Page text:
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Ron Moody was born Ronald Moodnick in London in 1924. He is of Russian Jewish descent, and his surname was legally changed to 'Moody' when Ron was six years old.
I really enjoyed meeting Ron Moody at Memorabilia held at the NEC in Birmingham in March 2010. He signed a photograph for me, and asked me if I was Irish because my name is spelt the Irish way!
He also drew me a super cartoon of Fagin which he signed, and added 'Slainte Wa!' which is Gaelic for 'good health'.
After leaving school, he trained to become a sociologist at the London School of Economics, with no thoughts of a career in acting although, as he himself said, "I'd wanted to be an actor from the age of five. I was the school joker, always doing funny voices and imitations." It was only after leaving the LSE that Ron Moody realised that the many revues that he had taken part in just for fun, were what he real
His first appearance was at the New Lindsey theatre in the revue Intimacy at Eight in 1952, and began a long association with revue writer Peter Myers to whom Moody owed much of his early success. Over the next 6 years he gained a brilliant reputation in West End revues that included For Amusement Only (1956) and For Adults Only (1958). His first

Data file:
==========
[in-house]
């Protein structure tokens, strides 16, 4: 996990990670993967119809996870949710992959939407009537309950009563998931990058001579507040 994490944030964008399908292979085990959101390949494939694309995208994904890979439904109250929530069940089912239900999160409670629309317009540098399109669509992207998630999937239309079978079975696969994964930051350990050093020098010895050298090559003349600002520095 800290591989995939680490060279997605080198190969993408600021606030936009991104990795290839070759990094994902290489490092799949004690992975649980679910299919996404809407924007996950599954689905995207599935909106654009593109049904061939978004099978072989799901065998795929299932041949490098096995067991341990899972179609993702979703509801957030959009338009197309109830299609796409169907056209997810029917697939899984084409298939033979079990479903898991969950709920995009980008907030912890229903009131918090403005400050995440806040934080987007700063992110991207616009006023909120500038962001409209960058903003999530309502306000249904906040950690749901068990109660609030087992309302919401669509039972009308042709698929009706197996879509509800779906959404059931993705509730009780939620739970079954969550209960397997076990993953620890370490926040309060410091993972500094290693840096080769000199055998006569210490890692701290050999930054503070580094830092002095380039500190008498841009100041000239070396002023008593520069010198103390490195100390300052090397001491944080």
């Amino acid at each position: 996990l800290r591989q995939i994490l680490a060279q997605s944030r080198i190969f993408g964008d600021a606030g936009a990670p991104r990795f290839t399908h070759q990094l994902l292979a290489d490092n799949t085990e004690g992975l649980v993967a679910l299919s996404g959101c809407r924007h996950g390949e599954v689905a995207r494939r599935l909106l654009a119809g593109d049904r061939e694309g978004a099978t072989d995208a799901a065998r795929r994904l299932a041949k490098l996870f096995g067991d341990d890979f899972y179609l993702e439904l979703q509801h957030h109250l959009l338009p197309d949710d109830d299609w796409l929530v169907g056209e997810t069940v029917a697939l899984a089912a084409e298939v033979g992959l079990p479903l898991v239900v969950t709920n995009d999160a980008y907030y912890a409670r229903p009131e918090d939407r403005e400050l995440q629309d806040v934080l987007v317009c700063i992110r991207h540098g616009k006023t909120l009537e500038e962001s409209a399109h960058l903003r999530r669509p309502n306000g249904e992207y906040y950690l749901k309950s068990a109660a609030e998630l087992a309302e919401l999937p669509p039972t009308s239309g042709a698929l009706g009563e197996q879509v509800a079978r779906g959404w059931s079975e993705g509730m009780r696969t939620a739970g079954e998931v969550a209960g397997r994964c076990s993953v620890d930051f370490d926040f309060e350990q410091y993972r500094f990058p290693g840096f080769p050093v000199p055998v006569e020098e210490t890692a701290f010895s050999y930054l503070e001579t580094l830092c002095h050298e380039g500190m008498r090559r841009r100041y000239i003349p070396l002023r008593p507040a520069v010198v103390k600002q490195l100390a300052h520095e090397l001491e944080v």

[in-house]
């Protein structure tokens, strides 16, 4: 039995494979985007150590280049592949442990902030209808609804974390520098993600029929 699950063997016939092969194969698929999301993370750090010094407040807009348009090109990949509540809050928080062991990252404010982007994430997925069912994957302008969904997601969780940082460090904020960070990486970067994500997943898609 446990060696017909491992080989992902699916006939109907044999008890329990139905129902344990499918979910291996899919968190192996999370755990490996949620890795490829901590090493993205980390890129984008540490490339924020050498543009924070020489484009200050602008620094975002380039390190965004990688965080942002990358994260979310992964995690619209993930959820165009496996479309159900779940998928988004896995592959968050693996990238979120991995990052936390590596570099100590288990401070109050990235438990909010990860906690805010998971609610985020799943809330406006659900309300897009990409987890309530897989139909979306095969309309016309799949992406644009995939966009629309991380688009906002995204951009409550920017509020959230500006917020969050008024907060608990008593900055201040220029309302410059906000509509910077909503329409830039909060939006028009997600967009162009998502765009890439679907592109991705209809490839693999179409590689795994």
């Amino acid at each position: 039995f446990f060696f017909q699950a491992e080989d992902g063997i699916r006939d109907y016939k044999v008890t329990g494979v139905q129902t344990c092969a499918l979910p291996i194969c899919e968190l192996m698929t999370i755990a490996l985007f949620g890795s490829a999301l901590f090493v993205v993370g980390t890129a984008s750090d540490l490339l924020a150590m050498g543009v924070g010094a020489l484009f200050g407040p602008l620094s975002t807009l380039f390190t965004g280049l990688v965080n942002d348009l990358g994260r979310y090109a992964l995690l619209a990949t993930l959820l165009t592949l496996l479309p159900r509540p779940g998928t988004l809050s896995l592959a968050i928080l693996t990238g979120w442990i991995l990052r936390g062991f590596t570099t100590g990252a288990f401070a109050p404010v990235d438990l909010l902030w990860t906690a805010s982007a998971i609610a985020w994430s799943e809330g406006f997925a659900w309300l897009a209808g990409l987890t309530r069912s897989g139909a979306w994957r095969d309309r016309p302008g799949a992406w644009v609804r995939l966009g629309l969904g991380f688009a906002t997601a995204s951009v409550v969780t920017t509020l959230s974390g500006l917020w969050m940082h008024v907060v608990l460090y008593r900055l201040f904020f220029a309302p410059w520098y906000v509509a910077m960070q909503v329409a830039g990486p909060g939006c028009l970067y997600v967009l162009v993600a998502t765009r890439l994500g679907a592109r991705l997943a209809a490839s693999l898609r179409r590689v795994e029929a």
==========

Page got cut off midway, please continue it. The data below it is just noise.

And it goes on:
really wanted to do professionally.
theatre role outside revues was in the American musical Candide (1959), which was a flop when it opened in London. It
hardly mattered, for Moody's luck was about to change forever. He was cast as Fagin in Lionel Bart's new musical Oliver! based on Dickens' novel Oliver Twist. On its opening
Ron Moody as Fagin
night at London's New Theatre (now the Noel Cowerd Theatre) in 1960, critics heaped praise on Ron Moody, whose musical numbers included 'You've Got to Pick a Pocket or Two' and 'Reviewing the Situation'. The show would eventually run for 2618 performances!
Moody left the show after two years in order to play the great eighteenth century clown Joseph Grimaldi in his own play Joey. This was performed over the Christmas season at the Bristol Old Vic in 1962. A revival at London's Saville Theatre in 1966, proved to be a disaster, with Moody threateneng to retire from the stage altogether.
Lionel Bart sold the film rights for Oliver! (1968) to Romulus Productions, and they wanted Carol Reed to direct it. As far as Reed was concerned, Moody was
Ron Moody, Mark Lester & Jack Wild
from the film Oliver!
the only man to play Fagin in the film. Hollywood wanted Peter Sellers for the role, but he was unavailable so Moody wa
Ron Moody as Fagin in the film Oliver!
Shani Wallis & Ron Moody in Oliver!
was again cast as Fagin for the film version. Romulus Productions wanted Reed's nephew, Oliver Reed, to play the part of Bill Sikes, whilst 9 year old Mark Lester was chosen from 250 child actors who auditioned for the part of Oliver. The film's huge success brought it five Oscars including 'Best Film
Ron Moody & Mark Lester in Oliver!
Oliver Reed (Bill Sikes) & Ron Moody (Fagin) in Oliver!
Moody himself was nominated for a Best Actor Oscar. He also won a Golden Globe for the role. Fagin was to become Ron Moody's lasting claim to fame, playing the role again in a short-lived Broadway revival in 1986. and
Ron Moody sketching my cartoon
Ron Moody drew this cartoon of Fagin for me
Ron Moody as Hopkirk in The Avengers
Moody as Stafford in Starsky and Hutch
Ron Moody was seen frequently in, mostly small, TV roles throughout the 1960s & 70s